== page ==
Do you think soccer is a “non-contact sport?” Do you
believe that girls aren’t tough athletes?

Senior soccer captain Rachel Rothenbach has four words for
you:

“Come to a game.”

You’ll see a lot at your first Michigan women’s
soccer match: three young athletes on the Wolverine sideline,
sporting huge leg casts to allow their torn ACLs to heal; a pile of
girls running into each other, hoping to redirect a corner kick in
their favor; slide-tackles that miss the ball but get a big chunk
of human flesh; bumping, pushing, shoving and even the occasional
ponytail pull.

“Everyone’s hitting each other —
everyone’s going up for heads, falling on the ground,”
Rothenbach said. “You have to be aggressive in order to stay
in the game.”

What you won’t find is a Wolverine shying away from her
opponent.

“If, during the game, there’s not a lot of contact,
I would like to make it (more physical),” sophomore
midfielder Katelin Spencer said.

Spencer is no stranger to the more painful aspects of soccer. In
a tight match against Ohio, she flung herself into a scrum in front
of the net, hoping to convert a Michigan corner kick. Her header
attempt came up empty — sort of. Although she missed the
ball, she caught a good chunk of her opponent’s head. The
resulting gash would require plastic surgery, holding her out of
four games and forcing her to wear a headband upon her return. But
Spencer’s “gross” injury won’t change her
attitude on the field.

“You have to be willing to get in there and grind it
out,” Spencer said. “If you get hurt once in a while
— it’s going to happen, it will — that
can’t affect you. You’ve got to go in 100-percent all
the time.”

Despite Spencer’s injury, Rothenbach — a defender
— believes that playing aggressively is the best way to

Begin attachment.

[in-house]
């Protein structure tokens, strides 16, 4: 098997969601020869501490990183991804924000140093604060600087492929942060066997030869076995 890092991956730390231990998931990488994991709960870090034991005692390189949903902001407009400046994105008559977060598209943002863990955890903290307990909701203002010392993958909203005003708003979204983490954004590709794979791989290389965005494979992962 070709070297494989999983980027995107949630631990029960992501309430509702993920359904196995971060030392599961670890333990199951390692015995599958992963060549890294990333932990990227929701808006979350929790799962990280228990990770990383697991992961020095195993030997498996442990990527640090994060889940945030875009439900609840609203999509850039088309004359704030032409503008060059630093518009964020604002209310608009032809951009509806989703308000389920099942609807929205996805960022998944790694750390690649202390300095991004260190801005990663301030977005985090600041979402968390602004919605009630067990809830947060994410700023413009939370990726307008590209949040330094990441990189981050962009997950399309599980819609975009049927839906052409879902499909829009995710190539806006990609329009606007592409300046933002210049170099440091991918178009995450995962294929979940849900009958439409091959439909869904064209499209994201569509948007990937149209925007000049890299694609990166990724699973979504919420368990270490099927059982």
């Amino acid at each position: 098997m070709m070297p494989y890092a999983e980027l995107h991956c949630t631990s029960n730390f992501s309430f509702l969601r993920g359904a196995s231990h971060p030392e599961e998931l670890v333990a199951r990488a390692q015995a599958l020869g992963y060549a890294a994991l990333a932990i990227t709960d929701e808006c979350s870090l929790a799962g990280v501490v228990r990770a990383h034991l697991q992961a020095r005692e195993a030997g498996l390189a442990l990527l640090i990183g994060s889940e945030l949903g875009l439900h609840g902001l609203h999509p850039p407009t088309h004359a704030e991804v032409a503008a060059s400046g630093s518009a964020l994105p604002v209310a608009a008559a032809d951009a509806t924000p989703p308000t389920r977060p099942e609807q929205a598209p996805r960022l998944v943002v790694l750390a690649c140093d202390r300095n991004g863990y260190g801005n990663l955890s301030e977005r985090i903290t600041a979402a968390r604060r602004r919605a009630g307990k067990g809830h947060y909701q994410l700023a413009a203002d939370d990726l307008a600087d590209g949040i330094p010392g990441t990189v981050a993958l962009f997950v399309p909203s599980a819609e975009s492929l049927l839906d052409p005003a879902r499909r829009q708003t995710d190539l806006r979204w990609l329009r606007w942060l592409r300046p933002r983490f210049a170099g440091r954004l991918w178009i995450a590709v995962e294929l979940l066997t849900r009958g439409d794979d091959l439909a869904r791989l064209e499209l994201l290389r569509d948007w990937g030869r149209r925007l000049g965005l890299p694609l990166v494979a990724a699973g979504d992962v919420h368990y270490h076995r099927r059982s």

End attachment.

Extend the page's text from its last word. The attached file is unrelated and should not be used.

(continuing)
prevent injury.

“If you don’t go in strong, you’re probably
going to get hurt,” Rothenbach said.

Spencer and Rothenbach’s physical style is not the
exception — it’s the rule. Michigan coach Debbie
Rademacher has imbued her team with the intensity and drive to
challenge every play, even if it means going into harm’s way.
She’s been involved with collegiate soccer long enough to
know that toughness shows up on the scoreboard.

“Division I soccer is very physical,” Rademacher
said. “If you can’t play the physical game, you
can’t be successful, no matter how good a soccer player you
are. We may not always be the biggest team, but we always train,
lift, work to get stronger all the time, because that’s
definitely the way women’s soccer is played.”

But when it comes down to it, the team believes that playing
tough is just more fun. After all, where else is pushing someone
considered a healthy activity?

For these girls, there are few things more fulfilling than being
rewarded for your grit.

“I like contact because it pumps me up personally,”
Rothenbach said. “When you hit hard it feels good and you win
the ball. The rest of the team sees how hard you’re playing
and then they want to play that hard.”

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